January 27, 2015 | Finz & Finz, P.C.
It started with a recommendation.
Continue Reading: Defective Car Seats: Recommendation to Requirement
Many of the products we use today in the U.S. are well designed and built. There are exceptions, however, and poorly designed or manufactured automobiles can be exceptionally dangerous. One automobile component that has come into the spotlight recently is the automobile seat. Automobile seats have not been required to be tested in crash tests, and only recent tests have shown the insufficiency of seatback standards.
Thousands of Americans are injured each year due to the weak and defective designs of car (automobile) seats and their functioning components, such as seatbacks, recliner mechanisms and seat tracks. Car manufacturers continue to ignore injury statistics and their own engineers by refusing to adopt inexpensive design revisions that would drastically improve the safety of car seats, especially in rear end accidents.
Many cars on the roads today have seating systems that directly cause injuries or exacerbate pre-existing injuries. When a car is hit from behind the car is thrust forward but the occupants are rapidly thrown backward. This backward force puts force on the car's seatback, which should remain upright to cushion and protect occupant's bodies.
However, many seatbacks are poorly designed and often collapse when this force is exerted on them. If the seatback collapses backwards in a rear impact, a driver may lose control of the vehicle and cause further injuries. It can also interfere with the restraint system, in some cases allowing the vehicle occupants to slide from under the restraint and be ejected from the vehicle, even at low speeds. Rear seat occupants may be injured by a collapsed front seat, or become trapped underneath the seatback in a rear-impact collision.
As cars have become lighter to meet fuel economy requirements, so have car seats. The result has been a corresponding reduction in the minimal level of protection provided by a grossly inadequate standard. While seatbelts and shoulder harnesses are required to meet dynamic crash test conditions in which the test vehicle collides with a concrete wall at 30 miles per hour, no similar requirements exist for the seatback in rear-impact collisions.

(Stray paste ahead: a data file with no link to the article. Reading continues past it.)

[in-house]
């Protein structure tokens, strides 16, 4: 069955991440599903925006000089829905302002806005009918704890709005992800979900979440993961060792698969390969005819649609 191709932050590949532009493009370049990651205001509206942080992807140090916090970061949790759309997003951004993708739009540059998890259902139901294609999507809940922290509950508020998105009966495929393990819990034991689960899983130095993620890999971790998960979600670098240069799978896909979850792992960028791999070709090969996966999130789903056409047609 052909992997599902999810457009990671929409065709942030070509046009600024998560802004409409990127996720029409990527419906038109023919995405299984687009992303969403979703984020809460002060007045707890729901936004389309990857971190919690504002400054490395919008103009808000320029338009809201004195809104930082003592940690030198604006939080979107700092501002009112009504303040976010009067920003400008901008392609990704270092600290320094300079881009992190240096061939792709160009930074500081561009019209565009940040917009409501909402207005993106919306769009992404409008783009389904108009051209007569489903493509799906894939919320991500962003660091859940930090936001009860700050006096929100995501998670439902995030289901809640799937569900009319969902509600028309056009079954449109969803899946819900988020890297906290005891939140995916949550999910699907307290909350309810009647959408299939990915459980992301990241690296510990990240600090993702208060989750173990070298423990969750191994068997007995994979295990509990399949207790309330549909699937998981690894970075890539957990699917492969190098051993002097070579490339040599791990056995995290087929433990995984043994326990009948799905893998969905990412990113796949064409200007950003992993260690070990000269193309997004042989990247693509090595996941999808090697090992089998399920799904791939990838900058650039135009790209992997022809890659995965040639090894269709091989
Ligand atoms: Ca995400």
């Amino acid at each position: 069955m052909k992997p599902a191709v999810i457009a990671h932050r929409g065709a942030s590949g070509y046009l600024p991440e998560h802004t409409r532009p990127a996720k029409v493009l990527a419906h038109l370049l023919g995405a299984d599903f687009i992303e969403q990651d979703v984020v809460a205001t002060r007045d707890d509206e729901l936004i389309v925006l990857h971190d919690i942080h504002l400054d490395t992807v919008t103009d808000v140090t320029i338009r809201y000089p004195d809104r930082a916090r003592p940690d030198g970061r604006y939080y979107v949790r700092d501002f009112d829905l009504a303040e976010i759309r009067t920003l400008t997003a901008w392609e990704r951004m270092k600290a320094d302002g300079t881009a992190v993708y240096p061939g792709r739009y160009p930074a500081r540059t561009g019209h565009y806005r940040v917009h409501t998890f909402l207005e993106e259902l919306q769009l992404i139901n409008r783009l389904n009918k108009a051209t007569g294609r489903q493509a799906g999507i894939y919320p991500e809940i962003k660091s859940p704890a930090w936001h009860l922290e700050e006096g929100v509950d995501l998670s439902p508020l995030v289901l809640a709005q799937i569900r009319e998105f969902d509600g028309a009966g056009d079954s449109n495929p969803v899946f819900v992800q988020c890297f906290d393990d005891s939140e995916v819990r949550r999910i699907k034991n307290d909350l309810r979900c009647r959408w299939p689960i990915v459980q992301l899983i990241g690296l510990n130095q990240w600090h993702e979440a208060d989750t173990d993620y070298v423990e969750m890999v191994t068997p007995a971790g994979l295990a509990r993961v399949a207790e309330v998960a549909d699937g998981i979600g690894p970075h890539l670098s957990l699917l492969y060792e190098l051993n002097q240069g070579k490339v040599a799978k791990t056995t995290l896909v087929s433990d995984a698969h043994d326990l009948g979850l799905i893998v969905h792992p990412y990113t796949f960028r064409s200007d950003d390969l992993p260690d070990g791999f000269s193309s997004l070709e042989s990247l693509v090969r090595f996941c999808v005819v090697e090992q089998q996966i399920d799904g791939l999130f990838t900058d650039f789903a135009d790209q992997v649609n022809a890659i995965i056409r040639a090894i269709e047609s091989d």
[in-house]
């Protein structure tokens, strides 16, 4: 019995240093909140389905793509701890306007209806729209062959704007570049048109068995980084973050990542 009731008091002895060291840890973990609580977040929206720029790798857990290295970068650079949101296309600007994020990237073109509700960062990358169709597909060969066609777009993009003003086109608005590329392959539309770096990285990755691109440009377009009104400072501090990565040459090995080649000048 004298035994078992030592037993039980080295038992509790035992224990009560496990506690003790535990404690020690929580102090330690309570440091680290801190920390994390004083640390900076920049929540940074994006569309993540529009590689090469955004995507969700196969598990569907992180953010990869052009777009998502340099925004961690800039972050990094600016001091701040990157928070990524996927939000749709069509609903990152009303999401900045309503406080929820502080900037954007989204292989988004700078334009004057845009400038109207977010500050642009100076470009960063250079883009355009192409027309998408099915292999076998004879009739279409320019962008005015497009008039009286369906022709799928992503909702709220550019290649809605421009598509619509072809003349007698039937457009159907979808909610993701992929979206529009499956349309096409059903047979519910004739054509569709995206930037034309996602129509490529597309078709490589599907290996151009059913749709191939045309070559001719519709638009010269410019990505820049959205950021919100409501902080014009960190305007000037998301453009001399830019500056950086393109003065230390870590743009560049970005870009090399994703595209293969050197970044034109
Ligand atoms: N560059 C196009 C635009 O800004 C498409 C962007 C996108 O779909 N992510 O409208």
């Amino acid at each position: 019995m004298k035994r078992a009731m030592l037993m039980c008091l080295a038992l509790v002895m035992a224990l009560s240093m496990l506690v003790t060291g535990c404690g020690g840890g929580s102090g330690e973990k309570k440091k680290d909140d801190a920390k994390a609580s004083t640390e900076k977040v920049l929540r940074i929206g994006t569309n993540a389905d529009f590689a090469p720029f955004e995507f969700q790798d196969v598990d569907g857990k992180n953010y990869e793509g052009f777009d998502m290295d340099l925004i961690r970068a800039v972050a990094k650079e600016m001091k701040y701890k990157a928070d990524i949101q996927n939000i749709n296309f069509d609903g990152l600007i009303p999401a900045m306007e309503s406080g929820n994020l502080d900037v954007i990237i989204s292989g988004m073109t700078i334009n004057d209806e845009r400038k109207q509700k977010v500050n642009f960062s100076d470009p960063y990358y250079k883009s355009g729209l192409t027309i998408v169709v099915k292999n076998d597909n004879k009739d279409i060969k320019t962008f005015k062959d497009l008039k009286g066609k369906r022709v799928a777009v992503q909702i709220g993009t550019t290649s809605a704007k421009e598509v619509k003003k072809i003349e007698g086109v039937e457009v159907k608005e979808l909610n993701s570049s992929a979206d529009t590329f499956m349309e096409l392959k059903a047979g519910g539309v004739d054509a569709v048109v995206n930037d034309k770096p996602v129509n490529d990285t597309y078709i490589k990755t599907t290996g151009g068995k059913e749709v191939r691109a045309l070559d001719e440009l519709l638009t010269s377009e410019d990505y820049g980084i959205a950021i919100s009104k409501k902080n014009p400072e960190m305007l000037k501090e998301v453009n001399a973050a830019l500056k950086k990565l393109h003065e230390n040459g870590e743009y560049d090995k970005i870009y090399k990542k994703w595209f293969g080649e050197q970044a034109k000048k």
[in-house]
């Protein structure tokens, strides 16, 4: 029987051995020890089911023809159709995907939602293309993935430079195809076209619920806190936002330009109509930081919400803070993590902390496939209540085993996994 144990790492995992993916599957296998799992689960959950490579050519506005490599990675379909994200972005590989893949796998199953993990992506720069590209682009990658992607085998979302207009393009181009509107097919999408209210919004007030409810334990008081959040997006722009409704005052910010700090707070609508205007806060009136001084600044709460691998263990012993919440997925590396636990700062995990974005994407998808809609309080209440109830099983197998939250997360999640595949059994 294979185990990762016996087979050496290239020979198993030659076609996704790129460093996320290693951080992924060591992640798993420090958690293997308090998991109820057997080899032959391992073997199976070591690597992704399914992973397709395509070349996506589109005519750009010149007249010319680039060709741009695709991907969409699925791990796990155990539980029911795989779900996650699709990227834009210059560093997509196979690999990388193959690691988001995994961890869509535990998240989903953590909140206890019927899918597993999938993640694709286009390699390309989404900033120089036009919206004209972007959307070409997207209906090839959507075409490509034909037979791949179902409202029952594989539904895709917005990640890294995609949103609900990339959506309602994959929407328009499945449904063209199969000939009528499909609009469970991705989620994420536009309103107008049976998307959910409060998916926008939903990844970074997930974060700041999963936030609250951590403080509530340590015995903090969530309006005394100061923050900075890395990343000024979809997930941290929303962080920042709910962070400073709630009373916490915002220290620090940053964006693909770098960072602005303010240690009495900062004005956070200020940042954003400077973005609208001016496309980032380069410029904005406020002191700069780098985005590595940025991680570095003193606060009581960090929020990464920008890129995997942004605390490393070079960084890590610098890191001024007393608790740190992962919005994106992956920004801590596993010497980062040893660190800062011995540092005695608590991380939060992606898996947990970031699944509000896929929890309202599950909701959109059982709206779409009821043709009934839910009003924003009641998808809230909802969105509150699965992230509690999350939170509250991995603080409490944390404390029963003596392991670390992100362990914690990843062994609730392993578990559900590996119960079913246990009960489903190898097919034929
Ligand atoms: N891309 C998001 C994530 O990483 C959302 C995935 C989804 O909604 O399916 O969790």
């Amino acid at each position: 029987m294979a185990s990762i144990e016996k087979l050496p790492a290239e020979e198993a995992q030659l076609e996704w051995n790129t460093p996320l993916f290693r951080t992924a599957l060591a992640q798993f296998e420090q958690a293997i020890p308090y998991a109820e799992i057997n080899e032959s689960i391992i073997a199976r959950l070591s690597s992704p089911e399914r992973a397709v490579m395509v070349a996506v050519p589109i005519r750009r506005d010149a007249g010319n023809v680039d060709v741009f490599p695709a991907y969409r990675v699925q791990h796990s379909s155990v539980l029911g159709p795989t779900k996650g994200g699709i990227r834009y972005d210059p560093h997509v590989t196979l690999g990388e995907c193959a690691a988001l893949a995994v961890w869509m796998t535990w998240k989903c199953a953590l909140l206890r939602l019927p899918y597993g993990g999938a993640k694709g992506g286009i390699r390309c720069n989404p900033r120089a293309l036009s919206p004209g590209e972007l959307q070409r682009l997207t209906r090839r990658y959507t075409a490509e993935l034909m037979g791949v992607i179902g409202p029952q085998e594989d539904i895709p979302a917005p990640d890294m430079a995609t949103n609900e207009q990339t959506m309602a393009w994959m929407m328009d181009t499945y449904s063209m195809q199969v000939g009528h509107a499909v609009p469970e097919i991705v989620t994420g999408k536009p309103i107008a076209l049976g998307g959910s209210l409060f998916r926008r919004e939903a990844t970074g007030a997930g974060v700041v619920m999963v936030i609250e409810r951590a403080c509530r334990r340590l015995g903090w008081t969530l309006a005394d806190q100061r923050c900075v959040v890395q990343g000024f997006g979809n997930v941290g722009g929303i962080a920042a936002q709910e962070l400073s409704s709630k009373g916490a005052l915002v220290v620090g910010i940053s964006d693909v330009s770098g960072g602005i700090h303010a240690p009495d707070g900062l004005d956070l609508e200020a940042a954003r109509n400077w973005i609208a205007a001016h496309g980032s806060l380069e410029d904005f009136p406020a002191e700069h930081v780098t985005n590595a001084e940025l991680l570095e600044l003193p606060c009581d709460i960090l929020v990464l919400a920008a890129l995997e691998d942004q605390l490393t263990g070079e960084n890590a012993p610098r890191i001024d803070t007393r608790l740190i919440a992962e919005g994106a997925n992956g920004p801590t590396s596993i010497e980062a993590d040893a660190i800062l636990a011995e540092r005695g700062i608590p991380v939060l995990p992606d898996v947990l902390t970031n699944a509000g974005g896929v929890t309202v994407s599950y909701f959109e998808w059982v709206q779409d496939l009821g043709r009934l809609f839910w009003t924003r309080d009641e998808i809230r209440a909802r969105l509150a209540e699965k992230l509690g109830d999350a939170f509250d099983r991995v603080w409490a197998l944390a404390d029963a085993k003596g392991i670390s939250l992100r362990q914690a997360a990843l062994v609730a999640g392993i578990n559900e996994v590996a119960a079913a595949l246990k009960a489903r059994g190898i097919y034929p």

General Motors has become most notorious for producing defective and flimsy seatbacks. Researchers have found that just about every front seat produced by General Motors from 1970- mid1990's was designed to collapse rearward in impact in which there was a speed change of 15 miles per hour or greater. In fact, GM's own tests document this seat collapse in crash tests.
Experts have been proposing new, safer car seat designs for a long time. One example is a rigid seatback design with head support structures that are sufficient to restrain a motorist in a normal seated posture during a collision. Rigid seats stay in an anchored position despite impact, and allow the occupant to remain within the seat restraints.
In 1970, a Ford Motor Company engineer predicted: "As measures are developed to provide better restraint of the head, seatback strength will probably be increased to better retain the occupant in his seat. The intent, in this instance, would be to prevent his contact with rear seat occupants. The degree of increase and resistance to rearward bending may be anywhere from two or three times, to more than ten times the current level."
Despite recommendations to improve safety over the last few decades, occupants in contemporary automobiles are continuously injured because of the low safety standards of the ineffective seats that have been produced.
If you or a family member or friend has been injured due a defective car seat, contact a product liability personal injury lawyer at the Finz firm now toll free at (855) TOP-FIRM to speak with an experienced defective car seat attorney or simply fill out the Free Defective Car Seat Case Evaluation form.